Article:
If you know me, you know that I love working with local artists, craftspeople, suppliers, and specialists. I find it rewarding to support people whose passions and unique skill sets have become their livelihoods. From lifting each other up to connecting over our shared values, these professional relationships have easily become some of my most treasured.
That said, supporting local trades and makers isn’t just personal. There are many benefits that our clients enjoy when we involve our local network, too. Whether you’re renovating with us now or considering a design project in the future, here are 5 reasons that sourcing locally is worth your while…
1. High-Quality Materials & Craftsmanship
Yes, there are high-quality vendors to be found across North America and even overseas. However, sourcing Vancouver-based or Canadian-made products is still an advantage. Local makers, suppliers, and trades are more accustomed to the needs of our area, and we have the option to work hand-in-hand with them to create something truly custom for you.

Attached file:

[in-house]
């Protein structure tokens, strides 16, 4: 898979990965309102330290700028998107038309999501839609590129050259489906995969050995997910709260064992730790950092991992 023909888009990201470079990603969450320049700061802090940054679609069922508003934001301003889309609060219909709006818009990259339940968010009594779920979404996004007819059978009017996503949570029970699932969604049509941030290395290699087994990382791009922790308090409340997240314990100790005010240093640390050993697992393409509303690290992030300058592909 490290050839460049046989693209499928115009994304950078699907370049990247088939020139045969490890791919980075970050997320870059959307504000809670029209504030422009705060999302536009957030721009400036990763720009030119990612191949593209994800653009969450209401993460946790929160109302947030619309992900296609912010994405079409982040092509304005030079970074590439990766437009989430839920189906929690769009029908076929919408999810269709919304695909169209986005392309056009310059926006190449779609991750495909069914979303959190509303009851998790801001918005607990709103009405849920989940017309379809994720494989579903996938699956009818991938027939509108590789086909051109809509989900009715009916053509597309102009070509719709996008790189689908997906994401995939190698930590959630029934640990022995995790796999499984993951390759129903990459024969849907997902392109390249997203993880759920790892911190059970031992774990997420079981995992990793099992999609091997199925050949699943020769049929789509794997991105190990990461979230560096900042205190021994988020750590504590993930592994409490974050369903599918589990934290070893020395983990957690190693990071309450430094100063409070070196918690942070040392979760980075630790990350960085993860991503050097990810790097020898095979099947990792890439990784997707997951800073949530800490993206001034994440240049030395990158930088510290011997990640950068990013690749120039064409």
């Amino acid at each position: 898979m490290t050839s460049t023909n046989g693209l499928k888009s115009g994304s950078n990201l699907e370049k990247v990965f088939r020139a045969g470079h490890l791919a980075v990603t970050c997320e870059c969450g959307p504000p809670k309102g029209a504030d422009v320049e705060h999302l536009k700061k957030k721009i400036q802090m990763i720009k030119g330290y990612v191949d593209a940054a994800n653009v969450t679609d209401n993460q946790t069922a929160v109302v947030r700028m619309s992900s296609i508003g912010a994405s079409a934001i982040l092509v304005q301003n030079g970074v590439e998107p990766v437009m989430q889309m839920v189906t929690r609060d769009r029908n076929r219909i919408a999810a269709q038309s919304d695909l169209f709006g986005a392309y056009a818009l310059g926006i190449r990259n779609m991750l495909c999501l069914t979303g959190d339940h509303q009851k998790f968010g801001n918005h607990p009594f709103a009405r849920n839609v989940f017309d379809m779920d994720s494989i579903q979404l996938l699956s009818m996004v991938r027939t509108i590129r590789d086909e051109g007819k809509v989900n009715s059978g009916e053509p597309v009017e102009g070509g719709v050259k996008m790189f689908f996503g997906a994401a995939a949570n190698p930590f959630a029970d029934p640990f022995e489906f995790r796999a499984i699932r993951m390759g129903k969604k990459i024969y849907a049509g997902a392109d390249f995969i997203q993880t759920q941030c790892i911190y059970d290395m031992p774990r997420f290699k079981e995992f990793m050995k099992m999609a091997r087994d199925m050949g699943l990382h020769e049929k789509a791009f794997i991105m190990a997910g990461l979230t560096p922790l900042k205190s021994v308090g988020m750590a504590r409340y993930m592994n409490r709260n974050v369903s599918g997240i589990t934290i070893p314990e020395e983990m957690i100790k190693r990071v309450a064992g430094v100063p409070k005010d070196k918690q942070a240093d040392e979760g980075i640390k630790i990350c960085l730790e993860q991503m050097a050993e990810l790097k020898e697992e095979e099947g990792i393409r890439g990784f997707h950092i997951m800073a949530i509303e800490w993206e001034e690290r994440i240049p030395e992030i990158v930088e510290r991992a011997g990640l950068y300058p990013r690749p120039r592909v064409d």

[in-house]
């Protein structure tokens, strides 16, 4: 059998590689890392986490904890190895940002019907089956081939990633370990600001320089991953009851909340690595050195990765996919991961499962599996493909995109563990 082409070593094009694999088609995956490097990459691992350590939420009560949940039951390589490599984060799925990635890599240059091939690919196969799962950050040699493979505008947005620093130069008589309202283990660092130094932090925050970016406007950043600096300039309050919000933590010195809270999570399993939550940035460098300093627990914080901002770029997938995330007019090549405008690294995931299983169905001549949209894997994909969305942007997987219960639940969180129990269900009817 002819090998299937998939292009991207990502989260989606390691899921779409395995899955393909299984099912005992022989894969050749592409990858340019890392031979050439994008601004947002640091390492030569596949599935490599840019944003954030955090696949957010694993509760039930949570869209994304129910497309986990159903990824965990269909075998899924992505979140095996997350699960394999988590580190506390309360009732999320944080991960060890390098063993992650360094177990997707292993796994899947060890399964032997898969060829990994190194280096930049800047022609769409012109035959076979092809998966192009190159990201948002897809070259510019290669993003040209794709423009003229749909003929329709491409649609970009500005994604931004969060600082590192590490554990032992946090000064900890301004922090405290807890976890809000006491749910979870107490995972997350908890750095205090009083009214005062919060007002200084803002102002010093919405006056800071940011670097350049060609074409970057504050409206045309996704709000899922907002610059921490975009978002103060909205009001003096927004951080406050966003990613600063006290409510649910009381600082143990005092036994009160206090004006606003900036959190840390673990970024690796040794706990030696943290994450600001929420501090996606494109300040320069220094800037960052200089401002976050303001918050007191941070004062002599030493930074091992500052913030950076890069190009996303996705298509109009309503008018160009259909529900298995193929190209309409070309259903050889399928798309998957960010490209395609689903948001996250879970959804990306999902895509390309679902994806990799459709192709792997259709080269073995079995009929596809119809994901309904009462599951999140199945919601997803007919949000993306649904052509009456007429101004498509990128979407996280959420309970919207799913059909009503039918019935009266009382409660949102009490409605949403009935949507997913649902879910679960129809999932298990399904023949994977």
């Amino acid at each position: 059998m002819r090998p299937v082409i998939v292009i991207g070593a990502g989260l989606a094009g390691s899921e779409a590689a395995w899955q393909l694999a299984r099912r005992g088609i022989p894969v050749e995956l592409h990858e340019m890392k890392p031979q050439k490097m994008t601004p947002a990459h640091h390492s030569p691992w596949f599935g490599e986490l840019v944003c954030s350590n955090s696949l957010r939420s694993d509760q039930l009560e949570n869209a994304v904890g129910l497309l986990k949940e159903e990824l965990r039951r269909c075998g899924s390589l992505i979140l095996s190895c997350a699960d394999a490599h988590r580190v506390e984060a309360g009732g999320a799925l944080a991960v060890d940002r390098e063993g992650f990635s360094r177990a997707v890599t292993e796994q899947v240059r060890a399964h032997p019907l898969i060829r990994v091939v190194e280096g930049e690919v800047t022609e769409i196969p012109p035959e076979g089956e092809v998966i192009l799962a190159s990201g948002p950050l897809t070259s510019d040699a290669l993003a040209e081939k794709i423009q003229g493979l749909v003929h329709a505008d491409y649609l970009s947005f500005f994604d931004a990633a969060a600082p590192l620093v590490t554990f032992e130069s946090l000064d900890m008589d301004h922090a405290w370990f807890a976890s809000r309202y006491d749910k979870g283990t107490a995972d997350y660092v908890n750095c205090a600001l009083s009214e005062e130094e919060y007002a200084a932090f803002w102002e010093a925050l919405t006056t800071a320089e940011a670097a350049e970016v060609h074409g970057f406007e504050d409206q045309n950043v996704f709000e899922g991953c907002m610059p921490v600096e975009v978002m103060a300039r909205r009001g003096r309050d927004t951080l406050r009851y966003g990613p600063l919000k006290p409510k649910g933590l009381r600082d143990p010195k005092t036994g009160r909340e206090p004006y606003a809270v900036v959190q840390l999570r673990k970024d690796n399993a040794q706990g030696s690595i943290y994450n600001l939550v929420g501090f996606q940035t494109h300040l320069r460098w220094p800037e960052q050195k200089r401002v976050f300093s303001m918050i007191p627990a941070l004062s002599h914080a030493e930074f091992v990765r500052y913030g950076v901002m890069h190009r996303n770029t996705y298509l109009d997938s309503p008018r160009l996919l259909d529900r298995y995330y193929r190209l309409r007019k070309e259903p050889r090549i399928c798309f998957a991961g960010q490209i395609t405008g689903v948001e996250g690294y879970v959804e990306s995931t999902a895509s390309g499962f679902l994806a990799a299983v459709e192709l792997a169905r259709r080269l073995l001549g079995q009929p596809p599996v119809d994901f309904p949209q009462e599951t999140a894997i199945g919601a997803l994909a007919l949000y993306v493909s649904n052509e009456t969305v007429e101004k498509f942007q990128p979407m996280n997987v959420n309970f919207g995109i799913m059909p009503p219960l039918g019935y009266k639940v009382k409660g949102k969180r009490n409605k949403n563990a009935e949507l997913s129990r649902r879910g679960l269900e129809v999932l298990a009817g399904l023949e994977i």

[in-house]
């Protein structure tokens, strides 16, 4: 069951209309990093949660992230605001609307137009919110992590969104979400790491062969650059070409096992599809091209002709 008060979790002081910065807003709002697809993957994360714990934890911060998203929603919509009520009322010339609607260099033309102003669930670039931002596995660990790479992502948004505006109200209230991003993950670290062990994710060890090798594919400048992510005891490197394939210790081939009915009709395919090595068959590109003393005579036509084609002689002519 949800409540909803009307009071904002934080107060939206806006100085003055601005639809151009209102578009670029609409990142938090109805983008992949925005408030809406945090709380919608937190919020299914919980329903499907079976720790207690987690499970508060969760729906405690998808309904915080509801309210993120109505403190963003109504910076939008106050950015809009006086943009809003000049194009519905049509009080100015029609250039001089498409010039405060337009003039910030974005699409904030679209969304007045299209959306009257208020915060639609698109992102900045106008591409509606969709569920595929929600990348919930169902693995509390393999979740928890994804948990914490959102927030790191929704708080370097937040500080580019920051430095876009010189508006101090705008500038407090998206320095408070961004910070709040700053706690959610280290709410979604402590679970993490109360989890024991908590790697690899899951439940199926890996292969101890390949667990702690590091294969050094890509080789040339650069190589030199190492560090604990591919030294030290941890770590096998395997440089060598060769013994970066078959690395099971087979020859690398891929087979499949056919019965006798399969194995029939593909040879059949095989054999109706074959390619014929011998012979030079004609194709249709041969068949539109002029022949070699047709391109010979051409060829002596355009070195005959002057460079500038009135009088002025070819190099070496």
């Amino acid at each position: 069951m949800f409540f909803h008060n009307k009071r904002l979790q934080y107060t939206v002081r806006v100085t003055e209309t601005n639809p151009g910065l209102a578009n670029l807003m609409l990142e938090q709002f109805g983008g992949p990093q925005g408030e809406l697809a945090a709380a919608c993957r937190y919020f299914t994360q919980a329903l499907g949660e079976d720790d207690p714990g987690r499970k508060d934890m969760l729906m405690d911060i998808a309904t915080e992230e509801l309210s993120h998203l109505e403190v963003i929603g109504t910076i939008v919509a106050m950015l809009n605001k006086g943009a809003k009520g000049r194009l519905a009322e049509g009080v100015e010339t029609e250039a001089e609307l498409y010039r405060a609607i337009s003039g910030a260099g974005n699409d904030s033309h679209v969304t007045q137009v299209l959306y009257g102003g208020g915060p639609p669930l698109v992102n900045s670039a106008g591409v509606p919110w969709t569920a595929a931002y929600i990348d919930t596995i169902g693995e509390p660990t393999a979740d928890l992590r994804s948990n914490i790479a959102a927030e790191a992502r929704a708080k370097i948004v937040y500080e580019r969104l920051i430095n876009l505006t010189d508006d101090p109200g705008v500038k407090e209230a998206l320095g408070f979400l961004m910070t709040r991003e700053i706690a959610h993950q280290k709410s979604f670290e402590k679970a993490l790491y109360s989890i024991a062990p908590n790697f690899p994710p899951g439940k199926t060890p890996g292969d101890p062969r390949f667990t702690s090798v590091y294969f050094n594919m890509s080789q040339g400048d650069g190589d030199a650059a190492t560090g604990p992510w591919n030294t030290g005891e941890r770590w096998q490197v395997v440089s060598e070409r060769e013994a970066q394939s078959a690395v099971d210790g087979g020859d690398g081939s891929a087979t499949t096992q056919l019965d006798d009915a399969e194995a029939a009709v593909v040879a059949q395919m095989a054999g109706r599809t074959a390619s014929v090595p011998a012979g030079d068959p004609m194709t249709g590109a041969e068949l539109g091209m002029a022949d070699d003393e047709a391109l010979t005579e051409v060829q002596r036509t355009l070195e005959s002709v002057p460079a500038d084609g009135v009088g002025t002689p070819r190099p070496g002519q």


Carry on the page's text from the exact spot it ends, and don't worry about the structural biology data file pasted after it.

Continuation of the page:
For example, one of our favourite Vancouver suppliers, Once A Tree Furniture, collaborated with us to design and craft the two custom coffee tables shown above. They are both made from acclimated hardwoods, which means no shrinking or swelling and less cracking. Pieces like these not only endure our climate but are of such high quality that our clients are likely to keep them as heirlooms for decades to come. That’s the value of local craftsmanship.
2. Greater Efficiency & A Smarter Investment